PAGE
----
Proper estimation and prediction of a Lifetime Value is not an easy task. But when it comes to understanding the returns on retargeting investments, things become even more complicated.
Generally, the solution seems clear: you need to compare those who received retargeting ads with those who didn’t, and then calculate the difference between revenue from those two groups. And you had better not to forget about ad costs because, in the beginning, you’ve invested some money in order to get additional revenue.
But a lot of details will appear when somebody will decide to build the system or model for calculating the additional profit.
The most frequent question that appears is: «Can I run a test just once, make sure that retargeting works well and continue buying ads with the same approach?» And before answering yourself, the following point should be taken into consideration:
Three things influence on Incremental Effect:
Usually, users’ behavior changes slowly and mostly depend on a product (monetization, seasonality, new features) and also it depends on changes in your opponents’ products.
The traffic auction changes quickly and it’s hard to predict.
The conversion into paying users depends on creatives, the offer you make to a customer and some technical nuances such as: what type of links do you use in your ads.
So, what you can do are:
One detail not to miss here is:
This test will compare
It means, previously (before the test started) control group may saw retargeting ads. And in order to compare the behavior of the test and control group during the whole lifetime period, you need to exclude the control group from serving ads for the lifetime.
You can run AB-test on historical data. It’s the easiest way of building regular incrementality testing. There’s one hidden obstacle — you need to understand correctly, which users have received retargeting ads and which have not. So if you have full data about your retargeting ads’ exposure, then it’s like classic AB-test:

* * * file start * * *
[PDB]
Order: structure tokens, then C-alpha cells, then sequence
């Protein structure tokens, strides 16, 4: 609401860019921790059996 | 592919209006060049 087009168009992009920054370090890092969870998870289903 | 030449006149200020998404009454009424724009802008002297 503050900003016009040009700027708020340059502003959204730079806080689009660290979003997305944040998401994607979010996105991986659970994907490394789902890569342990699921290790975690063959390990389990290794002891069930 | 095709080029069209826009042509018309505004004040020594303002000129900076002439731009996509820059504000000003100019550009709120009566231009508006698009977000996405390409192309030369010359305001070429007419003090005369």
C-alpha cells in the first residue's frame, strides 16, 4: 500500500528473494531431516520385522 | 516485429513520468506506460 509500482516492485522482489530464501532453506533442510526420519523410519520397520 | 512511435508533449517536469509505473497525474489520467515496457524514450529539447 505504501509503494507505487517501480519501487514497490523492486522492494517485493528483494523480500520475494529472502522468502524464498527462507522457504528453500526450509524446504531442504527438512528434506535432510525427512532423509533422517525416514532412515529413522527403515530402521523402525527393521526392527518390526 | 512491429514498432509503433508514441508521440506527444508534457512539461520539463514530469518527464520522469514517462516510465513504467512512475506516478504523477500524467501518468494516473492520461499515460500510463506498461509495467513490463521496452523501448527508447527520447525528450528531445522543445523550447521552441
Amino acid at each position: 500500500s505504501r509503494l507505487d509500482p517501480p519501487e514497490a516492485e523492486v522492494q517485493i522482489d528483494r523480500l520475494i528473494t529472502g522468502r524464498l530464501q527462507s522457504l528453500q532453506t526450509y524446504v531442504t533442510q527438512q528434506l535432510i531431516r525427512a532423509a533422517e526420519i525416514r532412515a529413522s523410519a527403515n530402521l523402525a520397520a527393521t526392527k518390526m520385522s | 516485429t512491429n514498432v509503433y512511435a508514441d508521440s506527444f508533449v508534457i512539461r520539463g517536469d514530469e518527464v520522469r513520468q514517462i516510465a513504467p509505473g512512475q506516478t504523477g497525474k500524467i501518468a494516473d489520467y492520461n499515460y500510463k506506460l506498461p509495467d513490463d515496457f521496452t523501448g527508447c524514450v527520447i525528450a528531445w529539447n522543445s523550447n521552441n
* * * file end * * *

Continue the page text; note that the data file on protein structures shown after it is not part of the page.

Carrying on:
Analyzing past performance you can adjust your future strategy.
You may not have all the data about — who has seen the ads, who hasn’t. For example, Facebook or Google will not share such data on a user level. In that case, you may build ongoing testing on your end. This doesn’t sound easy, especially if your resources are really limited or you don’t have internal expertise for building such tools.
Another possible way is to use already existing solutions from Data Management Platforms. DMP will split users in real-time, but you will not be able to influence on a splitting mechanism (eg. you may need stratified sampling instead of random sampling in order to neutralize the influence of whales), because it’s already designed by DMP developer. Is it a pitfall? In most cases — no.
The main problem with the solutions described above is: if you work with more than one media source, you will not be able to translate the results on a traffic source level. Which makes it hard to optimize your campaigns or compare traffic sources.
If you went so deep in your stirring about incremental profit from retargeting, then there’s a solution here. Some DSPs that work specifically with retargeting have already build incremental testing on their end. Some classic UA DSPs are in the process of building such a feature. In that case, incrementality testing works on a source/campaign level, so you’ll be able to make decisions and maximize your incremental profit. Here again, we have one hidden obstacle — you’ll be probably not able to compare different sources because their in-built incrementality tests will have different designs. But still you can work on a campaign level and it’s good news.
As you might have noticed, all the approaches are not about predicting the future, they are about making decisions according to previous observations. The main difficulty in building a predicting model for retargeting is that you need to define the lifetime. It’s rather simple when we talk about installs:
But when it comes to retargeting you need to define the churn. And the user may have several “lives”: he/she becomes inactive -> receives retargeting ads -> becomes active again -> then may not make any purchases -> again become inactive -> then see ads again -> become active and make some purchases. There are a lot of different scenarios that you need to take into consideration in order to make any predictions. This is why at the moment we are only aware of approaches that estimate past values.